General Business Allstar®
Copyright © 2015® - All Rights Reserved

The Seven Habits of Highly Effective People
by Steven R. Covey

Central Theme: "Don't prioritize what's on your schedule, but schedule your priorities.”

The Seven Habits of Highly Effective People, Covey's most famous book, was extremely successful and has sold over 15 million copies worldwide since first publication in 1989. The audio version was also the first non-fiction audio book in U.S. history to sell more than one million copies. Many of the ideas and language are recast from the classic 1966 Peter F. Drucker text "The Effective Executive," wherein he writes "Effectivenss, in other words, is a habit" and which includes a chapter called "First Things First." In Covey's version, he argues against what he calls "The Personality Ethic", something he sees as prevalent in many modern self-help books. He instead promotes what he labels "The Character Ethic", which is about aligning one’s values with so called "universal and timeless" principles. Covey is adamant about not confusing principles and values. Principles are external natural laws; values are internal and subjective. Covey proclaims values govern people’s behaviour but it's principles that ultimately determine the consequences. Covey presents his teachings in a series of habits - a progression from dependence, to independence, to interdependence.


  1. "Be Proactive: Principles of Personal Vision." Anticipate and plan for potential problems by putting in early warning systems.

  2. "Begin with the End in Mind: Principles of Personal Leadership." Always look at forecasted total cost at completion and work to ensure that projected trends are headed in the right direction."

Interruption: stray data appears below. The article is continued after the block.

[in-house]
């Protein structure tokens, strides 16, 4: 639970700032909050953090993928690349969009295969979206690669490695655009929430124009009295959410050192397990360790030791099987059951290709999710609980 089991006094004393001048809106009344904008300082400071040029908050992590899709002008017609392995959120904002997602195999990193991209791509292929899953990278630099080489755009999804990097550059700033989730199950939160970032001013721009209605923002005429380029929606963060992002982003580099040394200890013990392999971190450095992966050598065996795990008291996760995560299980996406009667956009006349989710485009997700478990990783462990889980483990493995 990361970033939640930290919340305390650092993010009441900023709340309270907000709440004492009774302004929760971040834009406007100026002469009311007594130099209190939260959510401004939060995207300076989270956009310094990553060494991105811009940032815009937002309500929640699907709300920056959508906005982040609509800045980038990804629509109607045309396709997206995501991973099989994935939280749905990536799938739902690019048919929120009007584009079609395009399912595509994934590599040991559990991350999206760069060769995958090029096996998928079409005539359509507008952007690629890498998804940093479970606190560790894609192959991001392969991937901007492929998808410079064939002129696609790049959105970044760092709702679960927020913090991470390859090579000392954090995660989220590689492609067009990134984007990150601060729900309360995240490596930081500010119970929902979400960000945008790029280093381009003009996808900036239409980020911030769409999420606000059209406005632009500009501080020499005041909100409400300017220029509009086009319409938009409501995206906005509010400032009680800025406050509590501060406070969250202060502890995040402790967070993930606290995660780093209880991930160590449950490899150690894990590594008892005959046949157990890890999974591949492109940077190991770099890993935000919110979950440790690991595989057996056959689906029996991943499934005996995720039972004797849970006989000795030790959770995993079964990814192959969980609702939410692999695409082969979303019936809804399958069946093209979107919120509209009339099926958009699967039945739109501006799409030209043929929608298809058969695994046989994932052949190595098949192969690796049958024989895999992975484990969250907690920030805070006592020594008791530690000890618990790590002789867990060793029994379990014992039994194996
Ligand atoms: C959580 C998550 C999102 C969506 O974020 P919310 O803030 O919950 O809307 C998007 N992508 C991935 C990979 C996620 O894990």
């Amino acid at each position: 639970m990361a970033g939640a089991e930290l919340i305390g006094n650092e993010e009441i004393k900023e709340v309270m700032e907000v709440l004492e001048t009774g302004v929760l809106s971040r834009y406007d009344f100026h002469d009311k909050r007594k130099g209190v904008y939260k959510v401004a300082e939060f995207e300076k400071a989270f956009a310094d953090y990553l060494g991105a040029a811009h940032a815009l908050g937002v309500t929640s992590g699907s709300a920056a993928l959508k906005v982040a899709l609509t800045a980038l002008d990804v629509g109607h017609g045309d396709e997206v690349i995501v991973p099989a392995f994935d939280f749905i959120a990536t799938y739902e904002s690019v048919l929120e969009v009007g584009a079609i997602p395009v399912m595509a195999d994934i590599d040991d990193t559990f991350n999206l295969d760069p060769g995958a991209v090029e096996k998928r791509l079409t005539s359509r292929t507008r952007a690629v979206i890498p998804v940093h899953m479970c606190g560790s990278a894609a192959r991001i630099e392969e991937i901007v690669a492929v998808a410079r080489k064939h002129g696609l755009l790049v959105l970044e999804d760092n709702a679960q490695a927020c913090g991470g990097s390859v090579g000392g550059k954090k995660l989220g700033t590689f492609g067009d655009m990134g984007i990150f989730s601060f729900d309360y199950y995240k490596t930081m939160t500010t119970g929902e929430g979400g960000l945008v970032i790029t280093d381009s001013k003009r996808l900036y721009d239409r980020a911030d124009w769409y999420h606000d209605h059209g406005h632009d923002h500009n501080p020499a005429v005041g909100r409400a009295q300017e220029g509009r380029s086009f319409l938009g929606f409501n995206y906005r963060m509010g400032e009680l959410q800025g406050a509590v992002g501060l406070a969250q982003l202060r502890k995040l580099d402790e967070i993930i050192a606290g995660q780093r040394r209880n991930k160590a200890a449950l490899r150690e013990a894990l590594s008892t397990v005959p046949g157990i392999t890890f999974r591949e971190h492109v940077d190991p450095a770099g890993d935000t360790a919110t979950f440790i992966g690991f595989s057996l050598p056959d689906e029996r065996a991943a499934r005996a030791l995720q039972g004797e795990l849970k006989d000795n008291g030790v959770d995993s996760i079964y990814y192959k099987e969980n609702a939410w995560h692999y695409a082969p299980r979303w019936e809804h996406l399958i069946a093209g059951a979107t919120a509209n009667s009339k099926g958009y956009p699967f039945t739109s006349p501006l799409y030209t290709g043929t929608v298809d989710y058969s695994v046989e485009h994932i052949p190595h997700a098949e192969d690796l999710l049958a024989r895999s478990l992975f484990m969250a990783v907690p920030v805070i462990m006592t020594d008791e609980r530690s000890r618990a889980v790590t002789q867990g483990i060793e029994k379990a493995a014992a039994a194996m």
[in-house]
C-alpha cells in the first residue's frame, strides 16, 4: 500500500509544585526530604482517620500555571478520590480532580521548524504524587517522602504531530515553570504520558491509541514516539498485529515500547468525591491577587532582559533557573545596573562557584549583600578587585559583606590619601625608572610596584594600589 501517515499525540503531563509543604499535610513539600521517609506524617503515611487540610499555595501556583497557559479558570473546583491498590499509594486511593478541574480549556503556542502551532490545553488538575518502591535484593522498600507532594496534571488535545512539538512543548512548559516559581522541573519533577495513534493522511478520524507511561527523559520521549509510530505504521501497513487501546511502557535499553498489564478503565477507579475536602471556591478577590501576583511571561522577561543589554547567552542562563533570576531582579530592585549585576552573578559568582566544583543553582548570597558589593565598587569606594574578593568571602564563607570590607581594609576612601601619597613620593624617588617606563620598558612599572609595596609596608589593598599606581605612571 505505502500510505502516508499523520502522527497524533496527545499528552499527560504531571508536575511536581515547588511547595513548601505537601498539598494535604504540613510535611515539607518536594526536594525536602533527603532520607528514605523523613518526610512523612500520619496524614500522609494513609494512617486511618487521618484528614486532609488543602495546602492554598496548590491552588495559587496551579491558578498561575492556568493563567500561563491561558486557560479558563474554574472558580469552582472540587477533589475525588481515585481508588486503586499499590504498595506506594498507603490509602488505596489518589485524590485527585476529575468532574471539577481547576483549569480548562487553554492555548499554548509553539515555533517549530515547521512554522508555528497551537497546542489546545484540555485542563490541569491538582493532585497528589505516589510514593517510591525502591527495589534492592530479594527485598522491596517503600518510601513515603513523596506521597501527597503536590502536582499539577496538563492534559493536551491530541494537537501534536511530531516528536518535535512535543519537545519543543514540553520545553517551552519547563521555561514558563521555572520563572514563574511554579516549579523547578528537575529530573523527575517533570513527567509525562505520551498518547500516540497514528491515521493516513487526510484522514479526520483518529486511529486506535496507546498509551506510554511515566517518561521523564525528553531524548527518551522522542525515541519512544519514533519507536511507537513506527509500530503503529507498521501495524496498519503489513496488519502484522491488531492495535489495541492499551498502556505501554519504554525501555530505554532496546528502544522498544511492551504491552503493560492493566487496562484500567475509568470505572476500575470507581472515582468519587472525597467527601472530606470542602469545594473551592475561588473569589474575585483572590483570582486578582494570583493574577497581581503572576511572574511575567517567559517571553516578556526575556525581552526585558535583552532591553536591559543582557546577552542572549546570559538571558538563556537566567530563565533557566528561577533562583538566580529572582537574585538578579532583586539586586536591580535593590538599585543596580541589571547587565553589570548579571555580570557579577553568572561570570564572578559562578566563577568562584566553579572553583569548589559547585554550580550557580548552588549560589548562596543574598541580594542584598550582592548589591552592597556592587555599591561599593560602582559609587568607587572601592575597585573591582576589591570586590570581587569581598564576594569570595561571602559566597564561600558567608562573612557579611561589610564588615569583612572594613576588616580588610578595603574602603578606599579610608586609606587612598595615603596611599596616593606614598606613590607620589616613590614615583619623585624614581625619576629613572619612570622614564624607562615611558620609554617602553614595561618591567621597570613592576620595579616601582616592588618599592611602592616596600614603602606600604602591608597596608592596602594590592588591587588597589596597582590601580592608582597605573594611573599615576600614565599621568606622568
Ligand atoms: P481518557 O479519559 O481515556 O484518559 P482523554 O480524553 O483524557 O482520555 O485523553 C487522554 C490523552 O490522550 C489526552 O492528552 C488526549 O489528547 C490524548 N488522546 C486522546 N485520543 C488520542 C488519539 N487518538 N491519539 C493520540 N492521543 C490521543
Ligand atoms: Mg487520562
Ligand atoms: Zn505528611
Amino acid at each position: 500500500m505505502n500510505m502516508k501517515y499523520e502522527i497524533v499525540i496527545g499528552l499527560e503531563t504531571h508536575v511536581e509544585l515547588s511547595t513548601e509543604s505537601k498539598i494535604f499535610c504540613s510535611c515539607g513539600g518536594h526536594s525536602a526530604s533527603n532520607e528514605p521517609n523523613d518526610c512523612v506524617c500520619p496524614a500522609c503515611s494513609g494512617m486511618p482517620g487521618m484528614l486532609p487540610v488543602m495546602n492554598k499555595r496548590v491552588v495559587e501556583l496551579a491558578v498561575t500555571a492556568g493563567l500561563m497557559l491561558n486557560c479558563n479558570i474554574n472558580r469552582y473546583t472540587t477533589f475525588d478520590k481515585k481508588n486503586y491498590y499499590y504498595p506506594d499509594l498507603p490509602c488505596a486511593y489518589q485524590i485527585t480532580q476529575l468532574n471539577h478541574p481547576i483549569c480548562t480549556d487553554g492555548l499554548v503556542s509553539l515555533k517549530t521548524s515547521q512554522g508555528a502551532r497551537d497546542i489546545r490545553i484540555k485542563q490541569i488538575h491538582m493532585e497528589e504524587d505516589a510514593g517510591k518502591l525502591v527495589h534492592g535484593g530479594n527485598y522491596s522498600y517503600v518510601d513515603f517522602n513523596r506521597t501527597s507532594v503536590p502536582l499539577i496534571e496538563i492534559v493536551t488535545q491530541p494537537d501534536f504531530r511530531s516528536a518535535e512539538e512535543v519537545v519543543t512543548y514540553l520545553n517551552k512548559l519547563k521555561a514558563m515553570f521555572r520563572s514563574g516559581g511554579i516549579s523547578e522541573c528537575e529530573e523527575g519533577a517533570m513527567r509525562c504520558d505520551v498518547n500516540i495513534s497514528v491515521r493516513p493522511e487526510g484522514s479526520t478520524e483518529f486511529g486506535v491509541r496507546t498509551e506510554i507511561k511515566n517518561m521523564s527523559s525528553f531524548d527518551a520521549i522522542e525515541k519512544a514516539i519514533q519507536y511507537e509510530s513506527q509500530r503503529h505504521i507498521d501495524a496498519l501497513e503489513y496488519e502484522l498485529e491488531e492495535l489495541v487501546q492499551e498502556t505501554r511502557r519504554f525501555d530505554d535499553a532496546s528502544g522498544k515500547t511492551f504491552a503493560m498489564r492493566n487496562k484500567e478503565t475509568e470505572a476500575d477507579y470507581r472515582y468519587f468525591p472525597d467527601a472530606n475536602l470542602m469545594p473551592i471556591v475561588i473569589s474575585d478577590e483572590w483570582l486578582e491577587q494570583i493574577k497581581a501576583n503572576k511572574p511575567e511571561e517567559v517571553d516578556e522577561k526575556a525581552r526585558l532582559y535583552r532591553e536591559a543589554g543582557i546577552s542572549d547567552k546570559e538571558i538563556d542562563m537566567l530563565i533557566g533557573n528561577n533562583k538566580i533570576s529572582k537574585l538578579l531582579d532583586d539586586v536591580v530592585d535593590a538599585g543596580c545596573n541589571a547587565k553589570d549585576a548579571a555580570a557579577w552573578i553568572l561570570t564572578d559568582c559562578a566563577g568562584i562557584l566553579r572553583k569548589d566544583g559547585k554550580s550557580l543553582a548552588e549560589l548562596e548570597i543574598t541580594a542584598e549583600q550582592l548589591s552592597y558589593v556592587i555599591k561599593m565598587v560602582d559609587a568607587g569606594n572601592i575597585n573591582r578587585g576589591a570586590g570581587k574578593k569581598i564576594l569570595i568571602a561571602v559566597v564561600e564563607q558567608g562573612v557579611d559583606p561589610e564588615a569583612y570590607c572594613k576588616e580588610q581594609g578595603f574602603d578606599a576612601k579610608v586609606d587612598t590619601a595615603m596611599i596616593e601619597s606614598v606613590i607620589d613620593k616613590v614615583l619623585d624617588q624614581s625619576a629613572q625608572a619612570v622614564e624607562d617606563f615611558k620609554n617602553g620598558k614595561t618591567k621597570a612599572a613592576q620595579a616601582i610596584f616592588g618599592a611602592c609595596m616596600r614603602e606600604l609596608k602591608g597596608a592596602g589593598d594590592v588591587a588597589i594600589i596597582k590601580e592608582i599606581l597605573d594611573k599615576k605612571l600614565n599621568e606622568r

3. "Put First Things First: Principles of Personal Management." Work on the most important activities first and don't let them slip. Know the difference between the truly important and the lesser so.

  4. "Think Win/Win: Principles of Interpersonal Leadership" Collaborate effectively by connecting people to solve problems and complete taskes. Get everyone on the same page.

  5. "Seek First to Understand, Then to be Understood: Principles of Empathetic Communication." Different from collaboration, communication is about how much of the information was actually heard and understood.

  6. "Synergize: Principles of Creative Communication." Create accountability by having senior management actively involved in the periodic, rigorous examination of job status. Personnel must seel comfortable to share both good and bad news so that corrective action can be initiated before it's too late.

  7. "Sharpen the Saw: Principles of Balanced Self-Renewal." To improve, you must first define the area that needs improvement, measure its current performance, analyse the relevant data, create ways to improve the process, and then control for adherence to the new process.

  8. []